Detroit Bureau: Is Toyota’s Image About to Crumble ?

“It was a sensation of losing control,” reports 39-year-old Robert Becker, when he recalls what happened when he tried to slow down at an
intersection near his home on the west side of Manhattan. All was going smoothly until he hit a pothole and suddenly, “the brakes seemed to release.” The human resources executive adds that, “it scared the hell out of me. I wasn’t sure I could stop in time.
He did – barely – but since then, Becker has had the problem repeat itself regularly. And so have a number of other owners of the Gen-3 2010 Prius, according to complaints filed with the National Highway Traffic Safety Administration, as well as comments posted on owner chat sites like PriusChat.com.
Full article at: http://www.thedetroitbureau.com/2009/12/is-toyota%E2%80%99s-image-about-to- crumble/#more-17086
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So Toyota never stops! They cheered at a pep rally. ;)

he

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In article

All of this reminds me of when ABS came out, and cops everywhere swore they hated it and that it was useless and that it caused them problems and even crashes.
That people are ignorant and can't figure out what's happening and/or compensate for it, is a damn shame.
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On Wed, 30 Dec 2009 07:42:23 -0500, "Elmo P. Shagnasty"

What is even more of a damn shame is that you have to learn to compensate for a 'safety feature'. Yes, you can compensate for the behavior of an ABS but you shouldn't have to. It should operate unobtrusively and it should not be fooled by bumps, potholes or ripples. Compensating for unexpected behavior only slows down your reaction speed and while it may not directly cause an accident, it can be a large contributing factor toward the cause.
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wrote:

http://www.thedetroitbureau.com/2009/12/is-toyota%E2%80%99s-image-about-to-cru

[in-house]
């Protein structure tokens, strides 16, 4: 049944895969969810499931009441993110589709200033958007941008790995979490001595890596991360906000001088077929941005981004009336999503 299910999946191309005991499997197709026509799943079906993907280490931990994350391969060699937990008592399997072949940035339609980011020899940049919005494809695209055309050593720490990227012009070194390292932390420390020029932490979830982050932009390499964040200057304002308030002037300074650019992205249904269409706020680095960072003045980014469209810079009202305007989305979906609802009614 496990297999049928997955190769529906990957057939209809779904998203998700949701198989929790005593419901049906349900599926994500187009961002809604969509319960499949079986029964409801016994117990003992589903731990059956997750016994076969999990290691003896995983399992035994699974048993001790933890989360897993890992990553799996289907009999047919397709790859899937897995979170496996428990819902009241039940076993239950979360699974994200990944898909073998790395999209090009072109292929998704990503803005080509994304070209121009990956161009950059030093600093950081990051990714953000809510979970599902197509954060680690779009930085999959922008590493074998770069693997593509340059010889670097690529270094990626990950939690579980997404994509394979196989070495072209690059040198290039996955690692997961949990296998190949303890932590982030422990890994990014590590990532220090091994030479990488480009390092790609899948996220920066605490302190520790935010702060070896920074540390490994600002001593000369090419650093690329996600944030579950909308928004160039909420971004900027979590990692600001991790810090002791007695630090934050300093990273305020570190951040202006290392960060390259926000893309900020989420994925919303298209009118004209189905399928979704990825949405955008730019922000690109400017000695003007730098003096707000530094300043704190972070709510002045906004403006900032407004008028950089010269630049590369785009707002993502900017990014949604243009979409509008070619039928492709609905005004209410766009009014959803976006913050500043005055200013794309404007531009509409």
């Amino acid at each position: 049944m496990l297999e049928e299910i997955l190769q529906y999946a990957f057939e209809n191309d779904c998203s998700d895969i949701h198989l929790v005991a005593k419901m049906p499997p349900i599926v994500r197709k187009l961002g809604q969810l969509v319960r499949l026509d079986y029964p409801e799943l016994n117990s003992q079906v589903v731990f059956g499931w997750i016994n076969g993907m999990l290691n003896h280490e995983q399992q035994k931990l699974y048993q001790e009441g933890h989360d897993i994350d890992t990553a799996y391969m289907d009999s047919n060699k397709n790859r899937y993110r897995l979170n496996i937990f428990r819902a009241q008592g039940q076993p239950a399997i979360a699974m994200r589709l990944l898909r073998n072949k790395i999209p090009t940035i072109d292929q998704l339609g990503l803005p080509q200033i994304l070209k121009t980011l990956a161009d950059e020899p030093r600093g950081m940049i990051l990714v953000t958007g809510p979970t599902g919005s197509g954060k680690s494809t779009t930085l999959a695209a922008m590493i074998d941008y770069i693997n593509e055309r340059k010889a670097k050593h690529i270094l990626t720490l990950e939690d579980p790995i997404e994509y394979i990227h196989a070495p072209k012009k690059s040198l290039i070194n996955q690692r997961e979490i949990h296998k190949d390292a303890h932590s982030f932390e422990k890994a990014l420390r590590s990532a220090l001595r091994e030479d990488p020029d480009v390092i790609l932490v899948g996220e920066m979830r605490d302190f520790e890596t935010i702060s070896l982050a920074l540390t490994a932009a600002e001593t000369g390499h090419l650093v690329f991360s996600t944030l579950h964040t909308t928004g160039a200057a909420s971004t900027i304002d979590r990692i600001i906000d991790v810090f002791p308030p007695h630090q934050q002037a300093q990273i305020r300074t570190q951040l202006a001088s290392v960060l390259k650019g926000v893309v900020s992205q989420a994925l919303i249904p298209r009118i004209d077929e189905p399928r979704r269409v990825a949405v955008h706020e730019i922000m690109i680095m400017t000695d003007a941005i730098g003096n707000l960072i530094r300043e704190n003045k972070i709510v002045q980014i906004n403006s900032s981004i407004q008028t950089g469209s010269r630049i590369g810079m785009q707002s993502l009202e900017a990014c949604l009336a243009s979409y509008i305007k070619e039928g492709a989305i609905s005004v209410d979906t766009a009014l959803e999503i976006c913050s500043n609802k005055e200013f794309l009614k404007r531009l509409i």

The only compensation a driver need do is not freak-out at the sound or pedal sensation which hardly negatively affects transient response time.
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Fact: cops couldn't get past the idea that they should NOT pump the brakes, that the computer was doing it much faster and more reliably, that all they had to do was stand on it and ask the computer to do it.
It's not "compensating;" it's a different thing entirely, because the machine got better.
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Elmo P. Shagnasty wrote:

They also didn't slide and instead steered right off the road when they tried to lock the brakes for a quick sliding turn around.
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wrote:

This may be the case with the the 2010 Prius, I don't know, but the pedal certainly has a different feel than my 2005 Prius or any other car I've driven. No resistance for the first inch and non-linear braking (with respect to pedal pressure) thereafter. From my perspective, it's not so much the difference between friction and regenerative braking but rather the difference between two hybrids from the same manufacturer but of different model-years. The first think I had to do was revert from brushing the brake with my foot to disengage the cruise to pulling back on the lever. Old habits are hard to brake. (ha ha)
I've not experienced anything close to brake failure but I continue to notice the different feel each time I use the brakes. Eventually I'll get used to it but then every other car I drive will seem strange.
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On Wed, 30 Dec 2009 10:20:50 -0500, Retired VIP

There is no need to compensate for the new systems. Just plant your foot if your goal is to stop and ignore the pulsations.
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Elmo P. Shagnasty wrote:

I was one of the people that complained about early ABS systems, and in fact, the issues that were experienced back then sound like the issues reported with the Prius. I remember in early 90's Dodge vans if you hit a patch of ice with one wheel while braking, the brake pedal would get hard and the van would stop decelerating. Really scary, and no way to "compensate" for it, save for braking even earlier than one would in a vehicle without ABS. When a safety "feature" makes a vehicle harder to control than one without it, that's a problem.]
But anyway, it does sound from the description like an ABS software issue.
nate
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On Wed, 30 Dec 2009 07:42:23 -0500, "Elmo P. Shagnasty"

That's because many of the early implementations were piss poor. The ABS on my 93 Corsica was a joke, the car would have been better off without it, it's cycle time was WAY too slow. Some of the early ABS's were a disaster in the snow. And yes, sometimes it was just unfamiliarity. Current ones tend to be quite good. It's possible that in the case of the prius there may be some interaction going on between the regen braking and real braking and the system is suddenly just turning off the regen braking.

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